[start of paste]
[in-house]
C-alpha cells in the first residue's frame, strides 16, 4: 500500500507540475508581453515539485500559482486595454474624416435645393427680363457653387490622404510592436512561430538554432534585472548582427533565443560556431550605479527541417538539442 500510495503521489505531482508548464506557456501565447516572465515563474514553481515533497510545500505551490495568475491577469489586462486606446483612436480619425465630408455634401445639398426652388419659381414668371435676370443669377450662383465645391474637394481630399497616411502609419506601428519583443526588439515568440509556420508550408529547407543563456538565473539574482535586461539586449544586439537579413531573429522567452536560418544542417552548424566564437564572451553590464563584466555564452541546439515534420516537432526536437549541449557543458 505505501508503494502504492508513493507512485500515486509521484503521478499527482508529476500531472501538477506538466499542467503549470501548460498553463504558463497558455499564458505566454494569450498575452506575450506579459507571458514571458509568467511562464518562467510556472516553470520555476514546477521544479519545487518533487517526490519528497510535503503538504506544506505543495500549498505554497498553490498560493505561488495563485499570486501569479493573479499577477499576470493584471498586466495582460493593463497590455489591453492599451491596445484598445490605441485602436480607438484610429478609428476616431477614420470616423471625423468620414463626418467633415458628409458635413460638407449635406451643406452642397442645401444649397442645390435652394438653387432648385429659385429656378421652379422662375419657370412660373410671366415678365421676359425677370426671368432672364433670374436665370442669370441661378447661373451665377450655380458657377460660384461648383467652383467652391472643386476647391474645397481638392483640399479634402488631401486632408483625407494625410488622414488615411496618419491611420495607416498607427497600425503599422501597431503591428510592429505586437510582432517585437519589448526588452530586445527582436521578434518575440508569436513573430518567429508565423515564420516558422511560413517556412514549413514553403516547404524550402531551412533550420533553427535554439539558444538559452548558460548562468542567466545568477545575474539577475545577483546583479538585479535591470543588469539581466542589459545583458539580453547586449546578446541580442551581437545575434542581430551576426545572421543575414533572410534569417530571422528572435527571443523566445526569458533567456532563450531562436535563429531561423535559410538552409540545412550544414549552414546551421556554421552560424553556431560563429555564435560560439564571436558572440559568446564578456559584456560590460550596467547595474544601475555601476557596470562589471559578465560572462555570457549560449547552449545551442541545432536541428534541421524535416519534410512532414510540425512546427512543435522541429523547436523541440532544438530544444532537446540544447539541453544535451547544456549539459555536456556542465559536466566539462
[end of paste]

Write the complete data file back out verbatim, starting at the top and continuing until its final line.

[in-house]
C-alpha cells in the first residue's frame, strides 16, 4: 500500500507540475508581453515539485500559482486595454474624416435645393427680363457653387490622404510592436512561430538554432534585472548582427533565443560556431550605479527541417538539442 500510495503521489505531482508548464506557456501565447516572465515563474514553481515533497510545500505551490495568475491577469489586462486606446483612436480619425465630408455634401445639398426652388419659381414668371435676370443669377450662383465645391474637394481630399497616411502609419506601428519583443526588439515568440509556420508550408529547407543563456538565473539574482535586461539586449544586439537579413531573429522567452536560418544542417552548424566564437564572451553590464563584466555564452541546439515534420516537432526536437549541449557543458 505505501508503494502504492508513493507512485500515486509521484503521478499527482508529476500531472501538477506538466499542467503549470501548460498553463504558463497558455499564458505566454494569450498575452506575450506579459507571458514571458509568467511562464518562467510556472516553470520555476514546477521544479519545487518533487517526490519528497510535503503538504506544506505543495500549498505554497498553490498560493505561488495563485499570486501569479493573479499577477499576470493584471498586466495582460493593463497590455489591453492599451491596445484598445490605441485602436480607438484610429478609428476616431477614420470616423471625423468620414463626418467633415458628409458635413460638407449635406451643406452642397442645401444649397442645390435652394438653387432648385429659385429656378421652379422662375419657370412660373410671366415678365421676359425677370426671368432672364433670374436665370442669370441661378447661373451665377450655380458657377460660384461648383467652383467652391472643386476647391474645397481638392483640399479634402488631401486632408483625407494625410488622414488615411496618419491611420495607416498607427497600425503599422501597431503591428510592429505586437510582432517585437519589448526588452530586445527582436521578434518575440508569436513573430518567429508565423515564420516558422511560413517556412514549413514553403516547404524550402531551412533550420533553427535554439539558444538559452548558460548562468542567466545568477545575474539577475545577483546583479538585479535591470543588469539581466542589459545583458539580453547586449546578446541580442551581437545575434542581430551576426545572421543575414533572410534569417530571422528572435527571443523566445526569458533567456532563450531562436535563429531561423535559410538552409540545412550544414549552414546551421556554421552560424553556431560563429555564435560560439564571436558572440559568446564578456559584456560590460550596467547595474544601475555601476557596470562589471559578465560572462555570457549560449547552449545551442541545432536541428534541421524535416519534410512532414510540425512546427512543435522541429523547436523541440532544438530544444532537446540544447539541453544535451547544456549539459555536456556542465559536466566539462